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That was the title I was given to talk about for a conference organised by the European Commission in February. It was hard not to be defensive: many people, academics and NGOs anticipated round the water cooler that ‘a lot’ of people might come, but anything more specific, even if it is a range of numbers, demands particular methodological tools. It is not just picked up along the way. Scenario building is a useful, but narrow field of academic research and most academic researchers don’t try to predict the future. In one sense some of the challenges facing Europe have …

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Most governments know a lot about their debt but little about their assets. In the wake of the 2008 financial crisis, as governments mobilized to manage their public debt, they largely ignored their public assets. Some countries, such as the Baltic states and Portugal, took steps to appraise their wealth, but most did not. The United States, for example, chose not to participate in a 2011 initiative by the Organisation for Economic Cooperation and Development (OECD) to evaluate the size and composition of state-owned firms in member countries. But a better understanding of public commercial assets — defined as government …
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In this article, I argue that there exists a dangerous positive feedback loop between land value, embodied in house prices, and the banking system which lies at the heart of modern economies. In response, policies are required to capture more land value for the public good, perhaps through alternative forms of taxation or the creation of public land banks, to help minimise speculative investment in an effort to reduce rising inequality. Different types of banks focused on business lending may also be required. The UK and German economies are compared to shed light on alternative policies. Andrew Haldane, the Bank …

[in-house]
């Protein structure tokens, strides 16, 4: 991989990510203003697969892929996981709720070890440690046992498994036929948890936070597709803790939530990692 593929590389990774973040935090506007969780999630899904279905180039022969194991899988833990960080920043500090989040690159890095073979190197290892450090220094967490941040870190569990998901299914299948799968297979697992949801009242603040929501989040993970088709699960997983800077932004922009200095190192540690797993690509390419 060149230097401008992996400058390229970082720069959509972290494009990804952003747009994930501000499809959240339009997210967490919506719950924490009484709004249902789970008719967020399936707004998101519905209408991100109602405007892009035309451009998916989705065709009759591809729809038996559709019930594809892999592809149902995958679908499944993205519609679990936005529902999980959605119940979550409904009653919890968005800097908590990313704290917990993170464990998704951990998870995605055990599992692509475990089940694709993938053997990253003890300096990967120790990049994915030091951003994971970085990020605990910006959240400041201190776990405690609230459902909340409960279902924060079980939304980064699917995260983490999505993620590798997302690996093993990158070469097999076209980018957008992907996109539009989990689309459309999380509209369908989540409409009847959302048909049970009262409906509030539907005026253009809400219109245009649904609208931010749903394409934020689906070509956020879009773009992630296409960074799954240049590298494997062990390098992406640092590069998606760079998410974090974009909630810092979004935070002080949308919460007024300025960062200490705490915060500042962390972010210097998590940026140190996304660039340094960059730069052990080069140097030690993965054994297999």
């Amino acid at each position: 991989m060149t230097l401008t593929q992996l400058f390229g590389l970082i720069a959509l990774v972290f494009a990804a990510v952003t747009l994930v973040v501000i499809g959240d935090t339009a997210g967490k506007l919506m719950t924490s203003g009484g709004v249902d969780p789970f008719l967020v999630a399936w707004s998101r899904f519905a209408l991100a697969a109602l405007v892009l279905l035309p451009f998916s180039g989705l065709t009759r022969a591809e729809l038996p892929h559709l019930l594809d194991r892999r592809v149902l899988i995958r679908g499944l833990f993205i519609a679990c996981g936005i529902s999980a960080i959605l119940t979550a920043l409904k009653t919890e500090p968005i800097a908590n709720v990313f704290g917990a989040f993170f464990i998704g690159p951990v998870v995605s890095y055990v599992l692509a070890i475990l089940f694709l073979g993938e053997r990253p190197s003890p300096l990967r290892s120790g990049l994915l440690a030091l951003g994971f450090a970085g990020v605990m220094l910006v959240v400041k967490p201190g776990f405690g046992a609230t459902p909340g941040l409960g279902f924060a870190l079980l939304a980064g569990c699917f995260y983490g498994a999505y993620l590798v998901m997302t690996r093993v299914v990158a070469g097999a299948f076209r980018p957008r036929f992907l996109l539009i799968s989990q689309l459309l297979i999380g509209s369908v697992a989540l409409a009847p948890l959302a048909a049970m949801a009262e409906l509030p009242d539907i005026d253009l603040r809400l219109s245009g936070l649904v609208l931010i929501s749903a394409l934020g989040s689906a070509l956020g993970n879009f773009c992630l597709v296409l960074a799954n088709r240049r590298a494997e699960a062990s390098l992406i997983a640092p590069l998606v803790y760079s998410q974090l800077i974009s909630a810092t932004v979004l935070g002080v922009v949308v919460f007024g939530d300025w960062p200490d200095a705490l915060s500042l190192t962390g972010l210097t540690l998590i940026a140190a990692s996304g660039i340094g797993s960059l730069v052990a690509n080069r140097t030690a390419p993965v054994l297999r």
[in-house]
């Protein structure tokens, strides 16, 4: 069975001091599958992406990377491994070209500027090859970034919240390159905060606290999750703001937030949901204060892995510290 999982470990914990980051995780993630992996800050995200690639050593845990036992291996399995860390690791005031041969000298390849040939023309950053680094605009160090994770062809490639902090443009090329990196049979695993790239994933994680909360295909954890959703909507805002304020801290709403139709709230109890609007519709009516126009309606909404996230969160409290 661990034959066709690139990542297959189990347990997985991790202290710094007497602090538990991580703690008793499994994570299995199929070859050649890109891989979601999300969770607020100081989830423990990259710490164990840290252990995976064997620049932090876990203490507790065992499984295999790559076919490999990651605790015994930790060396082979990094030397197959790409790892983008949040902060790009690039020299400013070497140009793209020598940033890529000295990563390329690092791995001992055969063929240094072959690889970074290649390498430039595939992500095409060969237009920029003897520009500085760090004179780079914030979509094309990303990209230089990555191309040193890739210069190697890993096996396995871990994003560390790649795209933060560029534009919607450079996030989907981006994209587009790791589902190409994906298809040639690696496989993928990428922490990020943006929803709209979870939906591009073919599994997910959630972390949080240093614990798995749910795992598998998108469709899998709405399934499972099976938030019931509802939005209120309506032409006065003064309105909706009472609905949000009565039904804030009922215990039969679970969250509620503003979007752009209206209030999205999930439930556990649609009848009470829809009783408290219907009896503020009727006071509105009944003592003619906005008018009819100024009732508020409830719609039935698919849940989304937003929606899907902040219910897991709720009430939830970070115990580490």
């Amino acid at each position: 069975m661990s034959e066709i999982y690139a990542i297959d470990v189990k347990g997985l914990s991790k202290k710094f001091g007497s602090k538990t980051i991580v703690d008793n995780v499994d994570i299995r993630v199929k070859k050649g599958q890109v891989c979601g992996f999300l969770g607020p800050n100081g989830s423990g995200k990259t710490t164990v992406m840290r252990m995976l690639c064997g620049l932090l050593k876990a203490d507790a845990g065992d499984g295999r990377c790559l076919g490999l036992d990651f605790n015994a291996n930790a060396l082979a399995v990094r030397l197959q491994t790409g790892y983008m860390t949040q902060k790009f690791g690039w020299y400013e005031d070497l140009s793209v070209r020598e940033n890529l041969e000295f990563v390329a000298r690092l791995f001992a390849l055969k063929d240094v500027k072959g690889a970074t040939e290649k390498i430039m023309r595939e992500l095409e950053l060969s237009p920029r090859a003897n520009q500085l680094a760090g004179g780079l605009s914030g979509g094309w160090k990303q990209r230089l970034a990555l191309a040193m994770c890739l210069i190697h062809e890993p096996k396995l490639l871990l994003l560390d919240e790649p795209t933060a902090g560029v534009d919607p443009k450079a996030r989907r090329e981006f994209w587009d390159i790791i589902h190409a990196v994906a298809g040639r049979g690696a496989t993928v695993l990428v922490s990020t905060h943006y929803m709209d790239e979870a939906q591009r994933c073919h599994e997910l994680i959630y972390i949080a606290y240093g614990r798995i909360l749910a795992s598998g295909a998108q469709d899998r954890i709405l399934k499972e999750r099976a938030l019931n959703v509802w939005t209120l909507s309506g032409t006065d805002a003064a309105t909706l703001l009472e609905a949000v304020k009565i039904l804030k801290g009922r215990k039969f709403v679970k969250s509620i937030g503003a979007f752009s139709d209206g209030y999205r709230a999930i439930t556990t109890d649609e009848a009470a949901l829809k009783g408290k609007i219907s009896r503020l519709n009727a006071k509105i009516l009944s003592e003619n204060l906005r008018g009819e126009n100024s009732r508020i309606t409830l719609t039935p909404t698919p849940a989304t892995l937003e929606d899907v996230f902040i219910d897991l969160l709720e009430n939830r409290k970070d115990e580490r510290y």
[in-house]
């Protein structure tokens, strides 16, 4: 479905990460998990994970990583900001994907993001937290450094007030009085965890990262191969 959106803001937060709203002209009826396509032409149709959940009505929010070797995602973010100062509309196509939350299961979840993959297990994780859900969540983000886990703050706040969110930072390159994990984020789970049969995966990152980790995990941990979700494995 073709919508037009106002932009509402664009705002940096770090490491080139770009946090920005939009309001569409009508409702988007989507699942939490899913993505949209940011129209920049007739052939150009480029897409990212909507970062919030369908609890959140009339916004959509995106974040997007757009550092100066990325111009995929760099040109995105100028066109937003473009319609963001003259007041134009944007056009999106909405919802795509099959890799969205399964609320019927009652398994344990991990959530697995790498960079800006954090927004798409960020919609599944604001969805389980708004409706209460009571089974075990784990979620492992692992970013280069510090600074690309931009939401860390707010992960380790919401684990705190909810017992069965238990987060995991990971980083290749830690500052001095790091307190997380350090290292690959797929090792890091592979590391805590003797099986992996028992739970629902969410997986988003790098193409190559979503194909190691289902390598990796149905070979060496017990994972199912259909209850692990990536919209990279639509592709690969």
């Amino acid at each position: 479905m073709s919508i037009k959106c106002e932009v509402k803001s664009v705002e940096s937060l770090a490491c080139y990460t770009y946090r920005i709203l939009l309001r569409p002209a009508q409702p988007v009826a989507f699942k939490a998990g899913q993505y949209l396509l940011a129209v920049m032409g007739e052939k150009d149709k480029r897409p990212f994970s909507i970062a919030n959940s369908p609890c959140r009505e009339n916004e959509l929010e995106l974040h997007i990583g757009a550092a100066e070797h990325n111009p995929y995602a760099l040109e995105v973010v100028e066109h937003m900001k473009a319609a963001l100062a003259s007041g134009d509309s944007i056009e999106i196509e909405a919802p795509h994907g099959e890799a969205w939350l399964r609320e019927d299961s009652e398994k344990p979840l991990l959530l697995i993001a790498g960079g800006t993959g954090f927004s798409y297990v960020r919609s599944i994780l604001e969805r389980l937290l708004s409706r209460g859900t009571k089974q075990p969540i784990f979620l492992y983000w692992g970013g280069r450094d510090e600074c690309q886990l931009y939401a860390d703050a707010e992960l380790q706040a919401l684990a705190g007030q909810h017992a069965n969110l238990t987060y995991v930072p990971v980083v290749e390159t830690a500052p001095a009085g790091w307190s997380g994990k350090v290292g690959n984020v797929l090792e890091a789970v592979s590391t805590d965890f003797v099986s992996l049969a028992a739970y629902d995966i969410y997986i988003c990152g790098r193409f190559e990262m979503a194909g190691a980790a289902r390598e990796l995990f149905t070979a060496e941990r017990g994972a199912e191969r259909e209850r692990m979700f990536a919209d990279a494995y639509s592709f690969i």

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If you ask a person in the street ‘how is money created?’ they will probably look at you blankly. A couple might hazard a guess and say the Bank of England. There’s a Chinese proverb that says: ‘The fish is the last to know water.’ Money is all around us, playing a role in almost everything we do, yet it can be difficult to understand. We are swimming in a society that depends on money—that’s become obsessed with money—but few of us know where it comes from or how it actually works. A landmark paper[1] released by the Bank of …
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If the Scottish independence referendum has taught us anything, it has shown the ability of a vote on a non-partisan question to reshape the subsequent partisan political landscape. As with the Scottish referendum, the referendum on the United Kingdom’s continued EU membership is likely to generate a high level of interest and engagement. Turnout could well exceed general election levels. It could also spell electoral disaster for Labour in the next general election. Many in the Labour Party assume that the party’s unified stance in favour of remaining in the EU will be politically beneficial, particularly in contrast to a …
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Politicians are the least trusted of all professions in this country. Scandals involving expenses, sex or drugs certainly do nothing to reverse this trend but there is a more omnipresent reason for this rank distrust: what politicians say. Spin, misinformation and downright lies are commonplace in modern politics as votes are fought over tooth and nail. In turn this incomplete information is passed to the electorate, often via the media. Some media outlets then add their own layers of spin, misinformation and lies often through hyperbole and simplification. During the AV referendum in 2011 David Farrell and colleagues found that …
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China’s resurgence, particularly since the turn of the century, has had global repercussions, as any number of studies of this phenomenon attest. The longer-term implications for one of the most significant coalitions in global history – transatlantic relations — are potentially profound, and potentially profoundly disruptive. The China phenomenon is frequently depicted at official and unofficial levels as having put European-US ties under strain, mostly arising from a confluence of the growing significance of Asia in US economic and strategic policy; Europe’s political and economic malaise; and China’s more confident and assertive external policies that include the prospect of enhanced …
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